He was canonized in 1622 and made patron of the Propagation of the Faith in 1910 and in 1927 was named patron of the missions.

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December 4: Day of Prayer and Penance

After the arrest of Bishop Lahey and the focus on Ottawa (he is residing in our retired clergy centre here and the trial will be here--he makes another court appearance on December 16), some of our priests got together to discuss our reactions, the impact on our lives and what we could do in response.

Among other things, we decided to hold a day of prayer and penance for victims of clergy abuse, for the sanctification of the clergy in this Year of Priests and for the Church in this difficult hour.

My choice of December 4, the First Friday of the Month was based on the fact that this day has traditionally had the dimension of a day of reparation to the Sacred Heart for sin (cf. the citation from the 1913 Catholic Encyclopedia on reparation for sin below).

Parishes and individual Catholics are free to observe the day as they wish with participation in a holy hour, confessions, Mass, adoration, abstinence and the salutary practice of fasting or any other devotional practice they choose (the Rosary, Divine Mercy chaplet, etc). We will have Eucharistic adoration on Friday morning from 8:30-11:30 in the Chapel of the Diocesan Centre.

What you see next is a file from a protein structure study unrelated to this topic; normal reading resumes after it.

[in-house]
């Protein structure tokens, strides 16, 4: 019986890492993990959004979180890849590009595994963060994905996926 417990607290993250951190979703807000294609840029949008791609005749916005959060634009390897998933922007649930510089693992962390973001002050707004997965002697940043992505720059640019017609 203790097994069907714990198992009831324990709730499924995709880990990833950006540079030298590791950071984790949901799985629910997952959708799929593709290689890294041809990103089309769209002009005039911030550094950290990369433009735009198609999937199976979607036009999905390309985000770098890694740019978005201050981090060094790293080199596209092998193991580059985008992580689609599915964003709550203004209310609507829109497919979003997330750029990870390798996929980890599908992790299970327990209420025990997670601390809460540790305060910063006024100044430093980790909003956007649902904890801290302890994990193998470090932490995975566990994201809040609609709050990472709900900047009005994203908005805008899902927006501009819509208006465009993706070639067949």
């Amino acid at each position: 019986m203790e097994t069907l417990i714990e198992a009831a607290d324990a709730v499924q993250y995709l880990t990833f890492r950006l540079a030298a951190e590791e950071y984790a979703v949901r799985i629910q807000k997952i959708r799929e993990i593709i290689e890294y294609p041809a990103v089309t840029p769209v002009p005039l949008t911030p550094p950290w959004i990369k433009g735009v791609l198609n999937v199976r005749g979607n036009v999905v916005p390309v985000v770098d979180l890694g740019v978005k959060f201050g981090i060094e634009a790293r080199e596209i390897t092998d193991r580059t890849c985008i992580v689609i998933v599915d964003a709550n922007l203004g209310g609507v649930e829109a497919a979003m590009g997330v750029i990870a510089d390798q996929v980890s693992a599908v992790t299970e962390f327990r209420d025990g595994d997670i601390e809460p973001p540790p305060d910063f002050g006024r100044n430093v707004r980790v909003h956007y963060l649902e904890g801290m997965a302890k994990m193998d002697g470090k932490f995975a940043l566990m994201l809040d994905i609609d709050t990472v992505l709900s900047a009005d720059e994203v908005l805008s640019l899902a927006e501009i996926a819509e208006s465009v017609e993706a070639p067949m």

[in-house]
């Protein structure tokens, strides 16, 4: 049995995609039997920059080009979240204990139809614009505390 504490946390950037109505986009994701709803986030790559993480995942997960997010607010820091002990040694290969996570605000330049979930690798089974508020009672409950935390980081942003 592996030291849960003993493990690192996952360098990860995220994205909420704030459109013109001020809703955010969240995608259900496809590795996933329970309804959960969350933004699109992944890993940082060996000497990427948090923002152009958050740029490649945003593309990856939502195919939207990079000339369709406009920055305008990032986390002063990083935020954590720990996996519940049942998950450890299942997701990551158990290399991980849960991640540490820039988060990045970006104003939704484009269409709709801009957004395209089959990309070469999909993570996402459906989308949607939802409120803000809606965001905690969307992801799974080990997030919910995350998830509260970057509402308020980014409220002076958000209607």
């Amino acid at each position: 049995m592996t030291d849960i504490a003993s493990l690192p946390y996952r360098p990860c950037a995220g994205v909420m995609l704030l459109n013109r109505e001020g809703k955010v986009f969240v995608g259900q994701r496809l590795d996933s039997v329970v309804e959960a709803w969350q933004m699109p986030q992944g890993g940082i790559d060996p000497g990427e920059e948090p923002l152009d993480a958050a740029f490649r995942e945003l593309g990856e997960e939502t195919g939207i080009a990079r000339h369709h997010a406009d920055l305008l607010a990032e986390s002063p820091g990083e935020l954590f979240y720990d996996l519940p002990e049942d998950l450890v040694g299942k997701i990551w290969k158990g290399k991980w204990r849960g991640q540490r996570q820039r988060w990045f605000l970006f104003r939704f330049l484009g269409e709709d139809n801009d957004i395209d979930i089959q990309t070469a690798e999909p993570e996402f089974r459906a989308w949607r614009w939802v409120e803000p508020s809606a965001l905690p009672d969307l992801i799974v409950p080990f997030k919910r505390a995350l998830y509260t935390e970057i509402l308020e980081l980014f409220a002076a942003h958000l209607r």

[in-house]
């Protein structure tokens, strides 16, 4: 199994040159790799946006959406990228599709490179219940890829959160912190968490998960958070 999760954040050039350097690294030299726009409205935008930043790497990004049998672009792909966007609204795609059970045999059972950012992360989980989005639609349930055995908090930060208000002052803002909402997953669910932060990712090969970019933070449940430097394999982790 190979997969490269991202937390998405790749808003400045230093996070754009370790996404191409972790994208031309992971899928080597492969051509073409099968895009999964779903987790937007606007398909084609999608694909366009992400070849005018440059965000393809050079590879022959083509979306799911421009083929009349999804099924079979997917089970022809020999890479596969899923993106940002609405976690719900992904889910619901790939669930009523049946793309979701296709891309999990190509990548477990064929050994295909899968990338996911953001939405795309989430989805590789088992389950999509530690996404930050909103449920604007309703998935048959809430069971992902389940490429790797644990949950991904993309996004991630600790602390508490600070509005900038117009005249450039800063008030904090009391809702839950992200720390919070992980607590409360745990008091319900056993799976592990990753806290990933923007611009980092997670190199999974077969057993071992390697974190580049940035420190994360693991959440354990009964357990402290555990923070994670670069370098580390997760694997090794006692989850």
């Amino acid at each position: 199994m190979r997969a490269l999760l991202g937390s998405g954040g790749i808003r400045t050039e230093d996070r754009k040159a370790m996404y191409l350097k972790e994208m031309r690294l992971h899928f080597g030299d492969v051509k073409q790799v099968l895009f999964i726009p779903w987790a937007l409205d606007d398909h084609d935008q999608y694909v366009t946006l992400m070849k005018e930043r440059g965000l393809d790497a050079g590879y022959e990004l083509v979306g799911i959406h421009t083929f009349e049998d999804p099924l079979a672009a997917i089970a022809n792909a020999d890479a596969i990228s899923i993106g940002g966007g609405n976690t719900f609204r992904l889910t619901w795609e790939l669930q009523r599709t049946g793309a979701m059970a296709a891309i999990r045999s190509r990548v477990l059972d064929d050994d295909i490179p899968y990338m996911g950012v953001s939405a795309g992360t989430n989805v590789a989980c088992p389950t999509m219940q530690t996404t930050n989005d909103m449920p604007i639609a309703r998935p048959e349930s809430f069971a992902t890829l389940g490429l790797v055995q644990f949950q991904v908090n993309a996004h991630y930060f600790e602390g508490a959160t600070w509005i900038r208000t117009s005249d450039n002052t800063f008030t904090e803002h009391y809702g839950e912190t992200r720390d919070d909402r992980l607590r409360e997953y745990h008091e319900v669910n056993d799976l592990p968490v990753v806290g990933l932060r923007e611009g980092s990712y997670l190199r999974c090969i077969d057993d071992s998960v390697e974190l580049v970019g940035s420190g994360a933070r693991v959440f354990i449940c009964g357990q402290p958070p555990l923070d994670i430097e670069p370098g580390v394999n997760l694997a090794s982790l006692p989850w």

The situation in Ireland since last week's release of a report on the mishandling of clerical abuse there by the hierarchy will also very much be in my thoughts and prayers on this occasion.

Readers of this blog are invited to join in as you are able. * * * * *

Reparation is a Catholic theological concept that humans are creatures who have fallen from an original state of justice in which they were created, and that through the Incarnation, Passion, and Death of Jesus, they have been redeemed and restored again in a certain degree to the original condition.

It is closely connected with the doctrines of atonement and satisfaction. Catholics believe that we are restored to grace through the merits of Christ's Death, and that grace enables us to add our prayers, labours, and trials to those of Jesus "and fill up those things that are wanting of the sufferings of Christ" (Colossians 1:24).

We also believe that we can make some sort of reparation to the justice of God for what we perceive to be our own offences against Him, and for the sins of others. The idea of reparation is an essential element in the devotion of the Sacred Heart.